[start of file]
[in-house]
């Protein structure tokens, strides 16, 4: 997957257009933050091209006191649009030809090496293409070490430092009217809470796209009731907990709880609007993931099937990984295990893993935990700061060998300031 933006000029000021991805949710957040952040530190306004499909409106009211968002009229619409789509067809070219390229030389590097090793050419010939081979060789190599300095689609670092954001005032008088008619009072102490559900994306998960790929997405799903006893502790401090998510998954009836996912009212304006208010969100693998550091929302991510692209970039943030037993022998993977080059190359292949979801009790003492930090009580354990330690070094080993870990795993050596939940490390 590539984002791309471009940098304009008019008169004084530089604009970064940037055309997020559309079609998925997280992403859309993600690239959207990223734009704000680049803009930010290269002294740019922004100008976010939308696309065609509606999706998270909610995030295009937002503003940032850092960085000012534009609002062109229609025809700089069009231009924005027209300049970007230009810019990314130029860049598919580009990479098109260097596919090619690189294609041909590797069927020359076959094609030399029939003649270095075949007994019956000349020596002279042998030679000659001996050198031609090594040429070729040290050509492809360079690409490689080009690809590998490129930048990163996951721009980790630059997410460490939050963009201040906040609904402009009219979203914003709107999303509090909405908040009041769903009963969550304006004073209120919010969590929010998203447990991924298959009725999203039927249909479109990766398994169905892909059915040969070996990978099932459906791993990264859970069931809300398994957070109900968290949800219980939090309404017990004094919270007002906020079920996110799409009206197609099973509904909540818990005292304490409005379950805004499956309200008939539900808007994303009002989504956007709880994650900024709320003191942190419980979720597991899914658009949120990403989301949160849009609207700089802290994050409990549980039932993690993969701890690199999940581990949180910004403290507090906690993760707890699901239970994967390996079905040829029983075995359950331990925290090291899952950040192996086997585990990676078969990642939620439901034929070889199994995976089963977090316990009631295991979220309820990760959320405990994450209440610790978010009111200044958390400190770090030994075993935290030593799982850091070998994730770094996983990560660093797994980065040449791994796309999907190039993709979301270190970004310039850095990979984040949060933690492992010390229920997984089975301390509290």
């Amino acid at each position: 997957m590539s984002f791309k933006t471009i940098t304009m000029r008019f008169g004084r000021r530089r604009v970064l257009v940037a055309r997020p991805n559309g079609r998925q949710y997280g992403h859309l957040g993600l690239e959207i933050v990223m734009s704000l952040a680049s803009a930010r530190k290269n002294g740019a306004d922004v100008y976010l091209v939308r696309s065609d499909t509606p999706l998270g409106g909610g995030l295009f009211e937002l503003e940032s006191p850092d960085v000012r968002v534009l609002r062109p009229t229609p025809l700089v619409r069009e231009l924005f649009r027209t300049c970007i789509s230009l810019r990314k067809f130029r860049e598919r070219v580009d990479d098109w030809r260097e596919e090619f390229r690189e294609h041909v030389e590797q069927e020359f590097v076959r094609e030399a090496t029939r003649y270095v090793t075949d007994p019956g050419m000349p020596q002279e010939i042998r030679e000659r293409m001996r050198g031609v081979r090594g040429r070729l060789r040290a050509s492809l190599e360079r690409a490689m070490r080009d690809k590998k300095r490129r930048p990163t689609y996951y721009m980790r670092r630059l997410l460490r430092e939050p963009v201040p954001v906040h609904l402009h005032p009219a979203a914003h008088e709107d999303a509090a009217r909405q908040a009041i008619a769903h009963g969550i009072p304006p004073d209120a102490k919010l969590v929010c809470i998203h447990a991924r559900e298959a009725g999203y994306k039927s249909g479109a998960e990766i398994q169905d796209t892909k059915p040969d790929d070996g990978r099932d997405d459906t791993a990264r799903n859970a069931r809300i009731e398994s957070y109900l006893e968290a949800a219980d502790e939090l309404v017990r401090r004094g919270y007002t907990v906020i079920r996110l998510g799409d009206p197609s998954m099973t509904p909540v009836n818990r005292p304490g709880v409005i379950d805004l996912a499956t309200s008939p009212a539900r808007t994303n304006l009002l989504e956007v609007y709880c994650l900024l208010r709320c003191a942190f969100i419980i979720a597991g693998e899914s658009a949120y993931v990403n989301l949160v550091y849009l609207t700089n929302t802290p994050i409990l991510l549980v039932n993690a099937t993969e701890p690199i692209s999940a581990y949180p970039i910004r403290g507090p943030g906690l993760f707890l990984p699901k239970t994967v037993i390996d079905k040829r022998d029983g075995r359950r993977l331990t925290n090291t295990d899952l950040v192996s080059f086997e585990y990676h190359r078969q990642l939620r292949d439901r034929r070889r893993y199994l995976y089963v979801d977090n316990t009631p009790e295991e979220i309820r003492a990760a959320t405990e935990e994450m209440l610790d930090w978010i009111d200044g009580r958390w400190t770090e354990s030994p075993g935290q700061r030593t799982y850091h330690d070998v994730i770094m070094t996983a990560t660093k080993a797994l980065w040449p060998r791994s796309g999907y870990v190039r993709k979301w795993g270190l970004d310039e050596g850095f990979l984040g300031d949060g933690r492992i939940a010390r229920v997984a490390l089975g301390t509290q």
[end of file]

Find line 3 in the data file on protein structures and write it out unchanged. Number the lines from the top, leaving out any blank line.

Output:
């Amino acid at each position: 997957m590539s984002f791309k933006t471009i940098t304009m000029r008019f008169g004084r000021r530089r604009v970064l257009v940037a055309r997020p991805n559309g079609r998925q949710y997280g992403h859309l957040g993600l690239e959207i933050v990223m734009s704000l952040a680049s803009a930010r530190k290269n002294g740019a306004d922004v100008y976010l091209v939308r696309s065609d499909t509606p999706l998270g409106g909610g995030l295009f009211e937002l503003e940032s006191p850092d960085v000012r968002v534009l609002r062109p009229t229609p025809l700089v619409r069009e231009l924005f649009r027209t300049c970007i789509s230009l810019r990314k067809f130029r860049e598919r070219v580009d990479d098109w030809r260097e596919e090619f390229r690189e294609h041909v030389e590797q069927e020359f590097v076959r094609e030399a090496t029939r003649y270095v090793t075949d007994p019956g050419m000349p020596q002279e010939i042998r030679e000659r293409m001996r050198g031609v081979r090594g040429r070729l060789r040290a050509s492809l190599e360079r690409a490689m070490r080009d690809k590998k300095r490129r930048p990163t689609y996951y721009m980790r670092r630059l997410l460490r430092e939050p963009v201040p954001v906040h609904l402009h005032p009219a979203a914003h008088e709107d999303a509090a009217r909405q908040a009041i008619a769903h009963g969550i009072p304006p004073d209120a102490k919010l969590v929010c809470i998203h447990a991924r559900e298959a009725g999203y994306k039927s249909g479109a998960e990766i398994q169905d796209t892909k059915p040969d790929d070996g990978r099932d997405d459906t791993a990264r799903n859970a069931r809300i009731e398994s957070y109900l006893e968290a949800a219980d502790e939090l309404v017990r401090r004094g919270y007002t907990v906020i079920r996110l998510g799409d009206p197609s998954m099973t509904p909540v009836n818990r005292p304490g709880v409005i379950d805004l996912a499956t309200s008939p009212a539900r808007t994303n304006l009002l989504e956007v609007y709880c994650l900024l208010r709320c003191a942190f969100i419980i979720a597991g693998e899914s658009a949120y993931v990403n989301l949160v550091y849009l609207t700089n929302t802290p994050i409990l991510l549980v039932n993690a099937t993969e701890p690199i692209s999940a581990y949180p970039i910004r403290g507090p943030g906690l993760f707890l990984p699901k239970t994967v037993i390996d079905k040829r022998d029983g075995r359950r993977l331990t925290n090291t295990d899952l950040v192996s080059f086997e585990y990676h190359r078969q990642l939620r292949d439901r034929r070889r893993y199994l995976y089963v979801d977090n316990t009631p009790e295991e979220i309820r003492a990760a959320t405990e935990e994450m209440l610790d930090w978010i009111d200044g009580r958390w400190t770090e354990s030994p075993g935290q700061r030593t799982y850091h330690d070998v994730i770094m070094t996983a990560t660093k080993a797994l980065w040449p060998r791994s796309g999907y870990v190039r993709k979301w795993g270190l970004d310039e050596g850095f990979l984040g300031d949060g933690r492992i939940a010390r229920v997984a490390l089975g301390t509290q």